Professional Development through Prentke Romich Company

Posted Nov 18, 2015 - 10:37am

_By Ryan Knoblauch, SLP, blogger The Speech Knob

As speech language pathologists, we must continue our education and keep on top of current trends and evidence-based treatments. Over the past few years, I’ve attended several professional development conferences and some have stood out over others. I previously spoke of my my experience attending the Language Acquisition through Motor Planning (LAMP) conference, which was one of my career awakening moments. So it came to no surprise that attending the Prentke Romich Company’s “Reality AAC” conference by Jane Odom that it would continue to peak my interest in augmentative and alternative communication (AAC).

Speech therapists are always asking for interesting, pertinent, and must-attend professional development opportunities. Prentke Romich Company’s live, in-person conferences are both trailblazing and ahead of their competitors. If you visit their website, you’ll see that they offer both product training (learn about the technology) and implementation classes (how to teach individuals to use communication devices). I haven’t had a chance to explore their online courses, but I can say that I’ve thoroughly enjoyed the in-person training. With that said, here were some of the highlights from the Reality AAC conference I attended recently.

To begin with, all of the teachings at the Prentke Romich conferences are universal to all AAC devices. Their focus isn’t so much on purchasing and using their devices, but rather on how to get individuals communicating using their AAC devices. What I liked best about the “Reality AAC” conference was that it was for parents, paraprofessionals, and teachers too. Being an SLP and seeing the audience primarily made up of these people made me excited.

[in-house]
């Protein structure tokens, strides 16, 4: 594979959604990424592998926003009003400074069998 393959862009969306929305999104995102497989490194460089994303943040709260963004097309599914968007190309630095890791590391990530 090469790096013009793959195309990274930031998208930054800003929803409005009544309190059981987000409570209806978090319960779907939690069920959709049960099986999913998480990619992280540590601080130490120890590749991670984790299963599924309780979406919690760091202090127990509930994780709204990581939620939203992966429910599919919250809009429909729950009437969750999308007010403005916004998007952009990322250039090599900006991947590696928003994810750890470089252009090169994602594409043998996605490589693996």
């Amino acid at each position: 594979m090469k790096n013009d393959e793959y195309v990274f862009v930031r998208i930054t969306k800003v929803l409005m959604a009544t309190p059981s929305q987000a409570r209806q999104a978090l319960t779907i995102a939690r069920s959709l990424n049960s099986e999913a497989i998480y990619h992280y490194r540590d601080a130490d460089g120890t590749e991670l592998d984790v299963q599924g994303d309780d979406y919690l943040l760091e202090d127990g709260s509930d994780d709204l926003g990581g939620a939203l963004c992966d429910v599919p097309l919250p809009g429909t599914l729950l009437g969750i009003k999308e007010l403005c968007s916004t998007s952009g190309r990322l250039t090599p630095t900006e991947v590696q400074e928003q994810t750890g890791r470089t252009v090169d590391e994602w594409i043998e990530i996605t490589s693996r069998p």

For the sake of making it short and sweet, here are brief take-aways about using Core Vocabulary in a variety of settings that I learned from the conference

Activity Ideas:

Active Listening.

Teach and use words that we use in our everyday language to show that we are participating in the conversation. Teach words like cool and yuck and really. Sometimes we get so focused on requesting that we forget that there are other reasons to communicate. One of them is being social and we need to remember that. This kind of reminds me of the phrases of Fat Cat Snappy Chat, which I wrote about previously.

Dueling Devices.

This one can be fun. I’ve tried this with a couple of students and they love racing me to see who can create a sentence first. We took a list of sentences from a classroom lesson and we practiced once. Did a trial race second. And then we did the final race to see who was the winner. We kept a tally and the student loves to see victories (me too). Get creative. It doesn’t have to be classroom work. Try funny poems from Shel Silverstein. Or try jokes.

by RubyGoes Flickr CC

Film “News” for morning meeting.